In other tumors, toripalimab also exhibited manageable adverse effects. Chinese patients may react differently from other populations; thus, the rates of toripalimab and the other two drugs may not be compared directly. The TRAE incidence of toripalimab in prospective clinical studies were shown and compared in Figures 2, 3. The safety profile of toripalimab could be analyzed systematically in future research.
Toripalimab is the first domestic PD-1 antibody in China and has received approvals for the treatment of advanced melanoma, NPC and UC (128). The binding of toripalimab to PD-1 is mainly attributed to the heavy chain of the former and the FG loop of the latter. Toripalimab has shown preliminary anti-tumor effects comparable to pembrolizumab or nivolumab in tumors like melanoma, GC, NEN and UC, with acceptable safety profiles. Prospective clinical studies on toripalimab were shown in integrated tables and graphs in Figures 2, 3.
There are some disadvantages and limitations of this review. Firstly, all patients included in toripalimab studies are native Chinese, which makes it difficult to compare the anti-tumor effects with other drugs. Future studies involving other races may provide more comparable data. Secondly, although the comparisons made between studies are based on their identical primary endpoints, there is a lack of direct head-to-head comparisons. The comparisons between studies need to be made prudently, considering the different baseline characteristics of patients. Importantly, there are mainly phase 2 studies for toripalimab at present. Comparisons between drugs could be made using the indirect comparison method, which requires phase 3 randomized controlled studies with control groups (129–131). Furthermore, complete data from some studies, such as JUPITER-06 and ChiCTR1900025318, are not available. The release of complete study results will solve this problem.
Despite these limitations, there are some inherent advantages of this study. Firstly, there are more than 200 ongoing clinical trials of toripalimab, with future results expected (36). Furthermore, toripalimab has a lower cost than the other two well-studied PD-1 inhibitors (nivolumab and pembrolizumab) after the patient-assistant program; after the negotiation of Chinese government with pharmaceutical companies and the inclusion of toripalimab into the medical insurance catalogue, the cost of toripalimab further decreased (132–134). The approval of toripalimab has provided tumor patients with an extra option. Despite the decline in cost of the domestic PD-1 antibody in China, the radical change in the drug price may also exert pressure on foreign pharmaceutical companies and lead to a price decline in their PD-1/PD-L1 antibodies. Moreover, several orphan drug designations have been granted to toripalimab by the US FDA (34). Thus, it may also benefit tumor patients in other countries.
In conclusion, toripalimab has shown preliminary efficacy in tumors like melanoma, lung cancer, ESCC, GC, G/GEJ, CRC, HCC, BTC, ICC, NEN, NPC, and UC, with acceptable safety profiles. Specifically, it has a potent efficacy in melanoma according to data from relevant studies. Although there are some limitations, it is hopeful that the introduction of toripalimab will provide a valuable option for tumor patients. Meanwhile, our review has also provided oncologists with information on a potential choice for the treatment of cancers in the future.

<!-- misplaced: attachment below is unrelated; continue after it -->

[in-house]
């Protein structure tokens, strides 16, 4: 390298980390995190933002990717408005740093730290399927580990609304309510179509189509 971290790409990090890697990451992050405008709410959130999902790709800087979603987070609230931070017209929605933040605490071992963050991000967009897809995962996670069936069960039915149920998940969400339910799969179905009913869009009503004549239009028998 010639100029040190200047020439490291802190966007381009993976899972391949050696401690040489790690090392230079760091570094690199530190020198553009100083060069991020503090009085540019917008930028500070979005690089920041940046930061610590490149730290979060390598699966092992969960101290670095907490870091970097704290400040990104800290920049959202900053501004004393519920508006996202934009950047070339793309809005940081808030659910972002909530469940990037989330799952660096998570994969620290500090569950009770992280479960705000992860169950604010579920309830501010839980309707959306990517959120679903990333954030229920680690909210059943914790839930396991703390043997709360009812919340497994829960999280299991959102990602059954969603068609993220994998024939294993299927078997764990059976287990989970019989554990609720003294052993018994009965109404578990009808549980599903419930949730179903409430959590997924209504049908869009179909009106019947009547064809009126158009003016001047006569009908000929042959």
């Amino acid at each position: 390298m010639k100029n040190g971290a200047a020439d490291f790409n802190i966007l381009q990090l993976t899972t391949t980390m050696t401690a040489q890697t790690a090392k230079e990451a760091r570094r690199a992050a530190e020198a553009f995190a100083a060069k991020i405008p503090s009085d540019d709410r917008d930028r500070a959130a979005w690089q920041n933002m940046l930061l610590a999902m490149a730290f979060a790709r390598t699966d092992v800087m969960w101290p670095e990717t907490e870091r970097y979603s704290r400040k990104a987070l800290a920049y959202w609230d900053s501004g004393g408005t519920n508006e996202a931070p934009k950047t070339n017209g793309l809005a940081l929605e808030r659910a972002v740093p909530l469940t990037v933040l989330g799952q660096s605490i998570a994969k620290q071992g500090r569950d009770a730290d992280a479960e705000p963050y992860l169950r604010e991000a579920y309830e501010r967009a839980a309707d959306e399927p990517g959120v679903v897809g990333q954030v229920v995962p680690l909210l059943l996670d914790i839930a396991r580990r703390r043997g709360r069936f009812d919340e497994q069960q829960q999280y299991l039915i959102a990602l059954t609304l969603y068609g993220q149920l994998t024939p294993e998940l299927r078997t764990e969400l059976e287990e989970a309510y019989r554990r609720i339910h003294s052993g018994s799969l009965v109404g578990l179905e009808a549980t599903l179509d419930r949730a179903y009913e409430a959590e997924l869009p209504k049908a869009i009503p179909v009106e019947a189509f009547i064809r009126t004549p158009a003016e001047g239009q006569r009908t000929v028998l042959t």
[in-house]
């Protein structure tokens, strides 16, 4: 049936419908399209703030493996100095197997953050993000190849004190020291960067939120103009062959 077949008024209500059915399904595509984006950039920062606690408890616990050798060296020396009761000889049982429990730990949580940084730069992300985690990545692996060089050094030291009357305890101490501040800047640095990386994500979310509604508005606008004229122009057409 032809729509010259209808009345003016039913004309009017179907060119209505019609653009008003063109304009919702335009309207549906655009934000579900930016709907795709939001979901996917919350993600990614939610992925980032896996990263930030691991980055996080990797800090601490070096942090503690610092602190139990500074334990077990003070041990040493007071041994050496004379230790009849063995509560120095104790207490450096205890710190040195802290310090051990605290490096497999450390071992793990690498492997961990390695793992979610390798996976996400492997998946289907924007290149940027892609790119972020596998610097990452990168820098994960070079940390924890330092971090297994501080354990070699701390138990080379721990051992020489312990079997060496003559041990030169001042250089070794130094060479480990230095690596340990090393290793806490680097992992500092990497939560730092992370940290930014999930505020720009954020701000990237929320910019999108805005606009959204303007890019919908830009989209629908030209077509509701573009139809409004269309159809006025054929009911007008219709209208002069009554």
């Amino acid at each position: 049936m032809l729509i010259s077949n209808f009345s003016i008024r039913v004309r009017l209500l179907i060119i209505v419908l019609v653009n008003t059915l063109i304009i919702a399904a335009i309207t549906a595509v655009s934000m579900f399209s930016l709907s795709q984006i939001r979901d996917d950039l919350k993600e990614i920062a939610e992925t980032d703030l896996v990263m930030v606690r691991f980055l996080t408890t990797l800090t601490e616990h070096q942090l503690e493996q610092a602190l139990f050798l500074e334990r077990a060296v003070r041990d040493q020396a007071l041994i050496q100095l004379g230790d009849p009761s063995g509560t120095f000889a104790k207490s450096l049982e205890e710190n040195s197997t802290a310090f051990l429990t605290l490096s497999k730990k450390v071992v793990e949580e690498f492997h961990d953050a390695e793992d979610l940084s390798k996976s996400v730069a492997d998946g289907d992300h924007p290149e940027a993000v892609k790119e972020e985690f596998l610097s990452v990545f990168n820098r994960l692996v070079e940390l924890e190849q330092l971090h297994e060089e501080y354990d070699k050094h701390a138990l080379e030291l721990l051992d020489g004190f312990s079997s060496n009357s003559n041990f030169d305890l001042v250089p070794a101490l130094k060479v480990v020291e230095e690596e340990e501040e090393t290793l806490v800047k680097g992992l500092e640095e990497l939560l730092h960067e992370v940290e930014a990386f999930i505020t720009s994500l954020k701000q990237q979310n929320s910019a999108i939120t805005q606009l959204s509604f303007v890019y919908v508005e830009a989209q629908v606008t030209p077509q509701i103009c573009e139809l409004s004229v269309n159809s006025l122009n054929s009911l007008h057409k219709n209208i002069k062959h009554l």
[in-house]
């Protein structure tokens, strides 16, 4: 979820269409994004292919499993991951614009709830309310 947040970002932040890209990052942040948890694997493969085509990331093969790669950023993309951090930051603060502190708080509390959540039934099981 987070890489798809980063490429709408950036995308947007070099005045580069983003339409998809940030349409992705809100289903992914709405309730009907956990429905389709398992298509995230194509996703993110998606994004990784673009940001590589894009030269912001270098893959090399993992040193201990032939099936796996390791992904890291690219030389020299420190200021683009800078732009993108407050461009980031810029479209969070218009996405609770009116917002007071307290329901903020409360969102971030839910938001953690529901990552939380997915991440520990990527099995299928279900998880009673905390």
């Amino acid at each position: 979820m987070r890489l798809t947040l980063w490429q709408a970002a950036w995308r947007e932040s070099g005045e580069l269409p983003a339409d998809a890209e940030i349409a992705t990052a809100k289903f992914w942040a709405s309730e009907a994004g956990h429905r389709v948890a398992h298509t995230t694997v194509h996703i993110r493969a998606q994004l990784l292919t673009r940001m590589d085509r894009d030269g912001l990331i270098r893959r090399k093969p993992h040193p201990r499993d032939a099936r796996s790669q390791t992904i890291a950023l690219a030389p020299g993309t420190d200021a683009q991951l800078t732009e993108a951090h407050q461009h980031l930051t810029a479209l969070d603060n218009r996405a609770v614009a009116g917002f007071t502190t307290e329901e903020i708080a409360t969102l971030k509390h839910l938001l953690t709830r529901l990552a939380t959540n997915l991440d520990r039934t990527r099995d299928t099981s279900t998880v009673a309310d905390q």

Conception and design: LZ. Manuscript writing: LZ and BH. Revision and language editing: LZ, ZG. Supervision: QG. All authors contributed to the article and approved the submitted version
Conflict of Interest
The authors declare that the research was conducted in the absence of any commercial or financial relationships that could be construed as a potential conflict of interest.
All claims expressed in this article are solely those of the authors and do not necessarily represent those of their affiliated organizations, or those of the publisher, the editors and the reviewers. Any product that may be evaluated in this article, or claim that may be made by its manufacturer, is not guaranteed or endorsed by the publisher.
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Keywords: toripalimab, programmed death protein 1, programmed death ligand 1, immunotherapy, tumor, adverse effect
Citation: Zhang L, Hao B, Geng Z and Geng Q (2022) Toripalimab: the First Domestic Anti-Tumor PD-1 Antibody in China. Front. Immunol. 12:730666. doi: 10.3389/fimmu.2021.730666
Received: 25 June 2021; Accepted: 14 December 2021;
Published: 12 January 2022.
Edited by:Xuanming Yang, Shanghai Jiao Tong University, China
Reviewed by:Fang Wei, Shanghai Jiao Tong University, China
Zhida Liu, Shanxi Academy of Advanced Research and Innovation, China
Copyright © 2022 Zhang, Hao, Geng and Geng. This is an open-access article distributed under the terms of the Creative Commons Attribution License (CC BY). The use, distribution or reproduction in other forums is permitted, provided the original author(s) and the copyright owner(s) are credited and that the original publication in this journal is cited, in accordance with accepted academic practice. No use, distribution or reproduction is permitted which does not comply with these terms.
†These authors have contributed equally to this work